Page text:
According to the Better Life Index, Norway ranks highest in personal security — 93% of residents say that they feel safe walking alone at night. Also contributing to high levels of happiness are the country’s free higher education, universal health care, low crime, and good work-life balance. Like its Scandinavian neighbors, Norway is hyper-aware of the importance of the environment to one’s well-being. The nation has the world’s highest percentage of electric vehicle sales and an extensive public transportation network. A high level of voter engagement also means that Norwegians feel closely connected to their government and their local community. And even if things seem dull, as the popular Norwegian proverb says, “Behind the clouds, the sky is always blue.”


The Netherlands

Dutch Spring scene with a windmill and colorful tulip fields under a nice cloudy sky.
Credit: JacobH/ iStock

The Netherlands retains its fifth place in the 2022 rankings, thanks largely to a lifestyle that incorporates healthy habits and a healthy work-life balance. Bicycling and walking are the most common modes of transport in this Northern European nation, ensuring a good amount of exercise and fresh air. Although incomes tend to be lower than in many other neighboring nations, the populace enjoys high rates of education, employment, and good-quality housing. The Netherlands also ranks highly in generosity, with 91% saying that they would have support in time of need. Water quality, life expectancy, and social engagement levels are all above average, resulting in a happy, healthy, and relaxed country.



Reykjavik, the capital city of Iceland, in the winter.
Credit: patpongs/ iStock

The high ranking of Nordic nations on the list might just prove that a warm climate isn’t necessary for happiness. The average temperature in Iceland is a brisk 41 degrees Fahrenheit, but perhaps that is part of the nation’s charm. Even though disposable income is lower here than in many other countries listed, strong social support networks result in an overall higher standard of living — 98% of Icelanders say they know they can find help in times of need. Education levels are high, and people feel a strong sense of trust in their government. A rich cultural legacy rooted in the Viking sagas further enhances a sense of tight-knit community in Iceland.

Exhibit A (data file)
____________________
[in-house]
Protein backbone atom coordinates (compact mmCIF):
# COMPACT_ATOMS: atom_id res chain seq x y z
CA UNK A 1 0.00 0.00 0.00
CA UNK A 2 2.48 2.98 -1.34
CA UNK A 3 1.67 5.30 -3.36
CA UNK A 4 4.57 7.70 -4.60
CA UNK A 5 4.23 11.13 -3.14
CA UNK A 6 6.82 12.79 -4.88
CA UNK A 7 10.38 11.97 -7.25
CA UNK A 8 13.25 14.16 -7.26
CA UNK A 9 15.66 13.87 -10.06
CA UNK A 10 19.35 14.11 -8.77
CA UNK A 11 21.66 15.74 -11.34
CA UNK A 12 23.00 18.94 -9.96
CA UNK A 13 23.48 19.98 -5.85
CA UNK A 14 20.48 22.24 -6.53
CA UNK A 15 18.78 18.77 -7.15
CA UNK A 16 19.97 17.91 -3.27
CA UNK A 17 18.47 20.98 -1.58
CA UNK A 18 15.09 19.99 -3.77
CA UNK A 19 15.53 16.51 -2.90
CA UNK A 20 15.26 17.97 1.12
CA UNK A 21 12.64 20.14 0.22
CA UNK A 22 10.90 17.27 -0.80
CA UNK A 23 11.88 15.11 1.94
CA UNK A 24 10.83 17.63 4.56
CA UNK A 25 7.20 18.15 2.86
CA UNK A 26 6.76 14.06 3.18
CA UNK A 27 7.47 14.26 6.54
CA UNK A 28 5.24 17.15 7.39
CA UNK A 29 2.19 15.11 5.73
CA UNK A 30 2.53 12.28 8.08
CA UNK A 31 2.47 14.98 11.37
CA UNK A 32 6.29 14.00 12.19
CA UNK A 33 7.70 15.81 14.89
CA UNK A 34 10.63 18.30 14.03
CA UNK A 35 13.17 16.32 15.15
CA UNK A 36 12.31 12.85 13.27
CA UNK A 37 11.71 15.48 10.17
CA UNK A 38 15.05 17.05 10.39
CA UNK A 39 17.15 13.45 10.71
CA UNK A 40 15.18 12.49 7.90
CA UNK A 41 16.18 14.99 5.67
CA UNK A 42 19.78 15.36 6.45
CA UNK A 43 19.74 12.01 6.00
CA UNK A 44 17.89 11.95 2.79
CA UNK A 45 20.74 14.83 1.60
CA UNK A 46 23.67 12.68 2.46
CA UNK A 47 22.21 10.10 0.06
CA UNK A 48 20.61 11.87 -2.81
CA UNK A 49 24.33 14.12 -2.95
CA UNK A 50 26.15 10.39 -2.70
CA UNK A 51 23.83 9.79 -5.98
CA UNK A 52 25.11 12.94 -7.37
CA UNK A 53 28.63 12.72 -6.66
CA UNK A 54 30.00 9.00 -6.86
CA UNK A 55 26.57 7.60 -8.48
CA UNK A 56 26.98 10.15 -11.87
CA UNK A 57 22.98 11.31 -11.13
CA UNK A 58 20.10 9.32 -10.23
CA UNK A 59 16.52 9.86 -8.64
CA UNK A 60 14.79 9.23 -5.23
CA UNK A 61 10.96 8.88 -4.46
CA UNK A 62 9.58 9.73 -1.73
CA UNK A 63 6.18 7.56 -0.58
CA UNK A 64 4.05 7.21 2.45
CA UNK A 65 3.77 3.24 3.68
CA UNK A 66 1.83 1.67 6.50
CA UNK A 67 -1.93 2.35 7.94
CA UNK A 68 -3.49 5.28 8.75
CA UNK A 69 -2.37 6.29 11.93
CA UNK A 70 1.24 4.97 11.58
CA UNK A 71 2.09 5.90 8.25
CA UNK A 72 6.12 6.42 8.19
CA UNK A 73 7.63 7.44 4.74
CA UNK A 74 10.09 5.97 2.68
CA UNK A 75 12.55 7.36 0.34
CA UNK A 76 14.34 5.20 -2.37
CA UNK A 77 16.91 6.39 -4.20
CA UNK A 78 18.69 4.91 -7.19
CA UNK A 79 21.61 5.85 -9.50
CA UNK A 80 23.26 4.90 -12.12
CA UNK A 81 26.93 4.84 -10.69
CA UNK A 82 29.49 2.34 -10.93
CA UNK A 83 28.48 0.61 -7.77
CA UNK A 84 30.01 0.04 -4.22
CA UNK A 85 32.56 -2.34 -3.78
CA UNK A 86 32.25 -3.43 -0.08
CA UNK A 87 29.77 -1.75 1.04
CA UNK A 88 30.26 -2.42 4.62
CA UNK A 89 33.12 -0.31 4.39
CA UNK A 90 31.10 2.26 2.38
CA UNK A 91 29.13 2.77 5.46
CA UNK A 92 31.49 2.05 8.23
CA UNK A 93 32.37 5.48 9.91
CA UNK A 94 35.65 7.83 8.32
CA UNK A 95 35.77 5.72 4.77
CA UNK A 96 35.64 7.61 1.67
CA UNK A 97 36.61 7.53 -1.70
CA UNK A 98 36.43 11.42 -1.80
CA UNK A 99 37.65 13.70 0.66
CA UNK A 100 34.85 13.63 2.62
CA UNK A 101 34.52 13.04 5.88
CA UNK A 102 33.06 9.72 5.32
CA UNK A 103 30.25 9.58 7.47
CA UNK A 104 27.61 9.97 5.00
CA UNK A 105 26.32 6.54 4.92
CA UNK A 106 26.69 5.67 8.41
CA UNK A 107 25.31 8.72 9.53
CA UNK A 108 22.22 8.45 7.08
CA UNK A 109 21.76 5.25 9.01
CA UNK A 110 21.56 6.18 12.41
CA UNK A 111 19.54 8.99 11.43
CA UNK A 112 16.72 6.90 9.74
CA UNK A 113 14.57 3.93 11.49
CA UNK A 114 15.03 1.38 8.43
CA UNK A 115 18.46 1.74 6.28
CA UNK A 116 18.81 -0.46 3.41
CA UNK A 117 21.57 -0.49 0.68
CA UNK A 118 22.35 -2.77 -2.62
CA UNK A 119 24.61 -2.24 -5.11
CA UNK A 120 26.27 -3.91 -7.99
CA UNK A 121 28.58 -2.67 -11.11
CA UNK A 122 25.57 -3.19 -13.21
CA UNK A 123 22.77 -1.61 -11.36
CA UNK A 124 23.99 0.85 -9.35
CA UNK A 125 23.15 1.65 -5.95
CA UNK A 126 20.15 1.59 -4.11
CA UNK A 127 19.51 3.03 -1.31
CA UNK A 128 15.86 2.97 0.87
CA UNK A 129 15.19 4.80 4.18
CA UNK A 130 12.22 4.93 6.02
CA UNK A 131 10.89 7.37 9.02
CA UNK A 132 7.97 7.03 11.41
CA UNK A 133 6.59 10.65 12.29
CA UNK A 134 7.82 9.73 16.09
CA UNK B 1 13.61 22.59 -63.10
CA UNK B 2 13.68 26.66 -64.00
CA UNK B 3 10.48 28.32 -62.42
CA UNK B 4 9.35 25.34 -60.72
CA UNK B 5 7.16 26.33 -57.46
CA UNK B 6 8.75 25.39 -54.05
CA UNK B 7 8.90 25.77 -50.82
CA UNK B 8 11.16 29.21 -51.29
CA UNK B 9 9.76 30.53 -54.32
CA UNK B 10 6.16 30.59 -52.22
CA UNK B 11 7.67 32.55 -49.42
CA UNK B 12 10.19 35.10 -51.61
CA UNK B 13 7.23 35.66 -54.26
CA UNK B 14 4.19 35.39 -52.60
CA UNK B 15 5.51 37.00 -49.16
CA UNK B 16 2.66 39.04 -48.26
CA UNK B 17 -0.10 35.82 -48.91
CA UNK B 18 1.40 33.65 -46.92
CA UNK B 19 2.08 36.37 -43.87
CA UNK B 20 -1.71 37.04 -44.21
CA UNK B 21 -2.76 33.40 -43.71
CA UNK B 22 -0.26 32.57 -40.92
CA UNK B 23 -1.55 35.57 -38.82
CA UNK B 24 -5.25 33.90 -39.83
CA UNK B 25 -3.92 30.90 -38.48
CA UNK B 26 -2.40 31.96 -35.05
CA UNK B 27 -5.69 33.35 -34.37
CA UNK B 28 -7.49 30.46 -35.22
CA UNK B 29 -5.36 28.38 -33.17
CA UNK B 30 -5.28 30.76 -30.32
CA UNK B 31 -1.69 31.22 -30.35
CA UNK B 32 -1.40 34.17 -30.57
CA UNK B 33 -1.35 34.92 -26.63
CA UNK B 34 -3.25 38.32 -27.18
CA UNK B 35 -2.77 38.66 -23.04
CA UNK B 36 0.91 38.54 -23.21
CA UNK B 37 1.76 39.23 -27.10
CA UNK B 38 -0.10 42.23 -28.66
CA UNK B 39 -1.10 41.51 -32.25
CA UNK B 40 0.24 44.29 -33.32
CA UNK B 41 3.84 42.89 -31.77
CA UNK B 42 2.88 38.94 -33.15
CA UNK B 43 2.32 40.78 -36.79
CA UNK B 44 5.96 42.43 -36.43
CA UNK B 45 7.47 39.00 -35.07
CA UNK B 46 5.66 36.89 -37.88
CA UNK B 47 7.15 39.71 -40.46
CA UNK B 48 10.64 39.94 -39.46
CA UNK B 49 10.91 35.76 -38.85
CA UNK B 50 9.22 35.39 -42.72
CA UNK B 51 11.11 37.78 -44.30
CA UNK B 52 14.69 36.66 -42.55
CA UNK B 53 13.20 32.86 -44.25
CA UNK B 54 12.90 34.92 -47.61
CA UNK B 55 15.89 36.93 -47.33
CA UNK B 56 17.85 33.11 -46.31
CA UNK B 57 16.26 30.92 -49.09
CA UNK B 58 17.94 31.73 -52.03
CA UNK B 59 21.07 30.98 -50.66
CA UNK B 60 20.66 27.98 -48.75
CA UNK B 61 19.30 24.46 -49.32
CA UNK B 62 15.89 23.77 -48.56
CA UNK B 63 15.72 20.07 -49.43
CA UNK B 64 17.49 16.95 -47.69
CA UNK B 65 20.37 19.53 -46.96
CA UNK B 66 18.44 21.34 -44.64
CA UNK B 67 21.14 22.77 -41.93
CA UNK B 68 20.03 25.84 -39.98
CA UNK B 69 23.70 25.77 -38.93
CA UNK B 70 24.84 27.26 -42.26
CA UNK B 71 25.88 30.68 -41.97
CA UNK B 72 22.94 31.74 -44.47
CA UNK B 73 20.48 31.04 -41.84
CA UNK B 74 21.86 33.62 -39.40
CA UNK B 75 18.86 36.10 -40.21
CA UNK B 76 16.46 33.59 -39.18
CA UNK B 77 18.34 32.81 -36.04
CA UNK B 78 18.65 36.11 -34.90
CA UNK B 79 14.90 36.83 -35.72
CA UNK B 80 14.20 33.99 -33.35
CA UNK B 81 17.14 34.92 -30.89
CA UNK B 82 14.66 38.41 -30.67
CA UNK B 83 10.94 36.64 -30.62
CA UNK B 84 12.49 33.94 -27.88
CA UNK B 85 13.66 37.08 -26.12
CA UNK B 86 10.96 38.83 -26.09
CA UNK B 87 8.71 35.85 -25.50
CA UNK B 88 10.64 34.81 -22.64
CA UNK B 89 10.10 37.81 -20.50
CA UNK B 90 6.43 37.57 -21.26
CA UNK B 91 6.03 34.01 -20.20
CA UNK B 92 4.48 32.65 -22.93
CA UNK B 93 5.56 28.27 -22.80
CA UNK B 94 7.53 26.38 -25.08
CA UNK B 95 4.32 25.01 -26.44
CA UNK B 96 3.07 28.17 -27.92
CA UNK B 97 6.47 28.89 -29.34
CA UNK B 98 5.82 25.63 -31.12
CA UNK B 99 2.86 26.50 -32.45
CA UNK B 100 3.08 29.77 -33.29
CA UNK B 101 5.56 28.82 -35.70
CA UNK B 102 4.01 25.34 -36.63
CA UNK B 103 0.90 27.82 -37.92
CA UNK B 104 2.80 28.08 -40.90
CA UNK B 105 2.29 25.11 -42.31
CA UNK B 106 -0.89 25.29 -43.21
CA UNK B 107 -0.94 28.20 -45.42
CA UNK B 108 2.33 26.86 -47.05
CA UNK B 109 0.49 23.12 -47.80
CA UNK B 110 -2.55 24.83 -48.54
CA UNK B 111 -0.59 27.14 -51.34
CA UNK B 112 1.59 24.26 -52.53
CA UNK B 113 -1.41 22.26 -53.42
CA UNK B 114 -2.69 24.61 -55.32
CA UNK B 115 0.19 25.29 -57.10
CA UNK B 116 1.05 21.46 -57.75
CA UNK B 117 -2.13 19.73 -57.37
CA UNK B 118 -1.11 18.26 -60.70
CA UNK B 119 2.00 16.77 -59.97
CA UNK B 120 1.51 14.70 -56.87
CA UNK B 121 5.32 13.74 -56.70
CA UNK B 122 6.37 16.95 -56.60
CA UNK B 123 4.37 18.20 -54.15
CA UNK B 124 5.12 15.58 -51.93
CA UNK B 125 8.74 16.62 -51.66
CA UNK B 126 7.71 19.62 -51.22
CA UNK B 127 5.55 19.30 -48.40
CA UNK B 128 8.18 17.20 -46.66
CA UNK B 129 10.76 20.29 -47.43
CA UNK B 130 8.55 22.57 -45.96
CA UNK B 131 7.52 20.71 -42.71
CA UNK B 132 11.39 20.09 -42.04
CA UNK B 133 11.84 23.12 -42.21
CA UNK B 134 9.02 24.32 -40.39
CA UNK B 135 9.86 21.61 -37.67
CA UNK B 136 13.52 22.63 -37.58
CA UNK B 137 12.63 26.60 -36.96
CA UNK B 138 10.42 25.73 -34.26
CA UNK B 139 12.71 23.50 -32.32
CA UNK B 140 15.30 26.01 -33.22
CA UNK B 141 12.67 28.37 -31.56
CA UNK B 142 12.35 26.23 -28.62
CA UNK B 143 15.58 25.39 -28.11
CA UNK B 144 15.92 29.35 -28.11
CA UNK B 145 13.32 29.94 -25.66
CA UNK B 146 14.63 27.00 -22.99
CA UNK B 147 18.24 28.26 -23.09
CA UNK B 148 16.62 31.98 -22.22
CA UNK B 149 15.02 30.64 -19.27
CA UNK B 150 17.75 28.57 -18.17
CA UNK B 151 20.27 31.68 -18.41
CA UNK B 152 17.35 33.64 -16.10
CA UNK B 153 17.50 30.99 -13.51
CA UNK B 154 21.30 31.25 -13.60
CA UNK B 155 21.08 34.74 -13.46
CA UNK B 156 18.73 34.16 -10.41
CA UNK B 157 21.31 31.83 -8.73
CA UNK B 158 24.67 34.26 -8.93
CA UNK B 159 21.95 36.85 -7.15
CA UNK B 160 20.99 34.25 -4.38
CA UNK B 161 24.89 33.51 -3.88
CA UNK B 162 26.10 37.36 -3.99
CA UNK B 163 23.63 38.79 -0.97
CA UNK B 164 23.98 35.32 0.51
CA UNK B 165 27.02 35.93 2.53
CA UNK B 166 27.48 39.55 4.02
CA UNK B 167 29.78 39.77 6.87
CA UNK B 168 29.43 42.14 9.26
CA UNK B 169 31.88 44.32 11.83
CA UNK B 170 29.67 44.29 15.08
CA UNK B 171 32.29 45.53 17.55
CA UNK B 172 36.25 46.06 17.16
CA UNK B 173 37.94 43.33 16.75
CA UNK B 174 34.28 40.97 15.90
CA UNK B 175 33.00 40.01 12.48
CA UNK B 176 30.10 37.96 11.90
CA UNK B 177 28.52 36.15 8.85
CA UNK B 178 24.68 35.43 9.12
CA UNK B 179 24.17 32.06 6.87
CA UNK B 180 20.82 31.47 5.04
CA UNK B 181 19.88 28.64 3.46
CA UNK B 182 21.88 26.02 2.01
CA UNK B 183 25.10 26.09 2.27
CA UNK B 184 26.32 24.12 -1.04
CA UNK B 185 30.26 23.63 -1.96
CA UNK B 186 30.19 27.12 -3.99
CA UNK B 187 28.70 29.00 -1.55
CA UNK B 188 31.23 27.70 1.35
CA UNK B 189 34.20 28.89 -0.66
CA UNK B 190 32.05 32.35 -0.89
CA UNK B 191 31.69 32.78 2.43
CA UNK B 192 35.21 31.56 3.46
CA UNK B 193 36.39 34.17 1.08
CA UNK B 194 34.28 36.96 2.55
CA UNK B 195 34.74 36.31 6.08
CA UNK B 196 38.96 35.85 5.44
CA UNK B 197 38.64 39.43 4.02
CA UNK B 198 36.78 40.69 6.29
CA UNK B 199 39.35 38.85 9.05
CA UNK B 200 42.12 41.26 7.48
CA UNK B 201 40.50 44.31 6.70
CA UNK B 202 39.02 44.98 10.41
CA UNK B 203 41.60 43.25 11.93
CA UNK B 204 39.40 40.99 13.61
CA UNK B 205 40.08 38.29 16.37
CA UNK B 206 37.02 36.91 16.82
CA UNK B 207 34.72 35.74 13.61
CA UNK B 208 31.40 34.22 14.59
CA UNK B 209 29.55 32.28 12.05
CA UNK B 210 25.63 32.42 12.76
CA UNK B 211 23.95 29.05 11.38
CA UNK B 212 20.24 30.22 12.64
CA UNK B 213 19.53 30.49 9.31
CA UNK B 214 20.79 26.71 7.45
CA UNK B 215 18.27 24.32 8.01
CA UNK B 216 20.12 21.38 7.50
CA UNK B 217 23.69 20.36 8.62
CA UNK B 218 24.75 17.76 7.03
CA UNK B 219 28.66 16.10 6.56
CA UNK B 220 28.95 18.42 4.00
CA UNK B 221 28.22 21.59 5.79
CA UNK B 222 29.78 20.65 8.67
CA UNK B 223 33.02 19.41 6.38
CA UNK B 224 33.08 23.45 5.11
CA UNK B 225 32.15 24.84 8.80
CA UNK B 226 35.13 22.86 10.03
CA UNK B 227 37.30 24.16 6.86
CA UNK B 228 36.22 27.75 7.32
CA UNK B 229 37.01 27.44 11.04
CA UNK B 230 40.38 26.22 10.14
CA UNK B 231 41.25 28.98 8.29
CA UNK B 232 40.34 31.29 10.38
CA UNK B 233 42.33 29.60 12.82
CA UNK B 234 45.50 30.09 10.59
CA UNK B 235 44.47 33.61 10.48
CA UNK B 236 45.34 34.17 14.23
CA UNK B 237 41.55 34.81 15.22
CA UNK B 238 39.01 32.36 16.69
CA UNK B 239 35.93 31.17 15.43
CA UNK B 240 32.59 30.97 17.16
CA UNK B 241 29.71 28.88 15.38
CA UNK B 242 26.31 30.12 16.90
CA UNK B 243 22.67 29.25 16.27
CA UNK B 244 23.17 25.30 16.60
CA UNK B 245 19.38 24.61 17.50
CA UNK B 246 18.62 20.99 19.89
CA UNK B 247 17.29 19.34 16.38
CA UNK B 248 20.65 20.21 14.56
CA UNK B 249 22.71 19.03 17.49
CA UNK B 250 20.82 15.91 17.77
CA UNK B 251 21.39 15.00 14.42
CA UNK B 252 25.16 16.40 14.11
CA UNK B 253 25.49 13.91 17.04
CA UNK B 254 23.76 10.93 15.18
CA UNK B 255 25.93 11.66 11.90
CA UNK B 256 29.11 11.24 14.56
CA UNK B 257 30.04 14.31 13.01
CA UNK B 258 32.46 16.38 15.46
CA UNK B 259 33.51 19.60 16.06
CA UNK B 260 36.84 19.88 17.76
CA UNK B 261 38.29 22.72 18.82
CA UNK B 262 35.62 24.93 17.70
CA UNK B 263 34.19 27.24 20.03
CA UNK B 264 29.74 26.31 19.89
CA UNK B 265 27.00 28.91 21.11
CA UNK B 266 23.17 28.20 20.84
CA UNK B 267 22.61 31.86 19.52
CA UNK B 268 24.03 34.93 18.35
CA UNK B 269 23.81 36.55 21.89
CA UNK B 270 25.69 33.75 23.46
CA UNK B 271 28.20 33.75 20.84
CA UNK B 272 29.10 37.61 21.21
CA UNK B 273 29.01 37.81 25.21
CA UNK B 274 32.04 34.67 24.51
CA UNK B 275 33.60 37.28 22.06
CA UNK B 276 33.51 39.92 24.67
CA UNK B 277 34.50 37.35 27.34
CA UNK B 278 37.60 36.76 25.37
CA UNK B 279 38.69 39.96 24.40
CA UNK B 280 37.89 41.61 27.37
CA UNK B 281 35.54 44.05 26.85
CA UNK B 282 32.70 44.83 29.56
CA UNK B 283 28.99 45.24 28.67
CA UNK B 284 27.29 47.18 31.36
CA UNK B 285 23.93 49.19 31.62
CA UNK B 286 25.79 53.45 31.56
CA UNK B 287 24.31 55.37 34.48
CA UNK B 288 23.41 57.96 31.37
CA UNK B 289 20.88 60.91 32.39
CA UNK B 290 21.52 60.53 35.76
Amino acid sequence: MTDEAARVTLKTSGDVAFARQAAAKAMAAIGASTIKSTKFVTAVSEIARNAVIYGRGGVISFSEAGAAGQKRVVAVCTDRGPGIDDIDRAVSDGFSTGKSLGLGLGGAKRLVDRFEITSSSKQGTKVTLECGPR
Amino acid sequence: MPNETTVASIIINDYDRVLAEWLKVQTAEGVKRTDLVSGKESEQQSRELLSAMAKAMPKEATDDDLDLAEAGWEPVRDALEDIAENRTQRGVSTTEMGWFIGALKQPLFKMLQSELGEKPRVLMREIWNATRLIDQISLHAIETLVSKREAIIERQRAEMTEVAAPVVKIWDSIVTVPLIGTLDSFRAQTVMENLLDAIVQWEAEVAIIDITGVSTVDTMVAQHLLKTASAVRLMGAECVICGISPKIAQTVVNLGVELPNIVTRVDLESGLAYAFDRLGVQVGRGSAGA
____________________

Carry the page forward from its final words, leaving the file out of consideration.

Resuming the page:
Panoramic view to the Brienz town on lake Brienz by Interlaken, Switzerland.
Credit: Ireine/ Shutterstock

The Swiss people have many reasons to be happy. To name a few: magnificent scenery, a high level of per-capita wealth, and an average life expectancy of 83.7 years. With a shorter-than-average workweek and higher-than-average salaries, Swiss people have the time and the financial means to enjoy life, whether that means winter skiing and fondue or lazy summer days by the lake. Switzerland is also one of the safest countries in the world.



People walking at sunny Nyhavn embankment with moored boats in Copenhagen.
Credit: joyt/ iStock

By now, just about everyone is familiar with the concept of hygge, a Danish lifestyle trend that embraces coziness, warmth, and good relationships. This devotion to enjoying the smaller things in life no doubt contributes greatly to the overall sense of happiness in Denmark. The Danes are proud of their Viking heritage but are equally proud of now being one of the most peaceful nations in the world. Taxes are high, but there is a societal pride in taking care of others since it benefits the greater good. Health care and higher education are free, and subsidies are available to support childcare, living costs, and eldercare.



Aerial view of a fishing boat with a young woman and man in a lake in Finland.
Credit: wmaster890/ iStock

Finland has retained the top spot on the list of happiest countries for five consecutive years, even during the COVID-19 pandemic. Finns have strong trust in local and national governments and enjoy a high level of social support and excellent public services, including one of the best education systems in the world. Proving that colder temperatures don’t have to be a negative, Finns embrace the outdoors and relish a culture of relaxation, community, and saunas. There are 3 million saunas in this country of 5.5 million people — more saunas per capita than anywhere else in the world. As Finland’s tourism website proclaims, “Happiness — it’s in our nature!”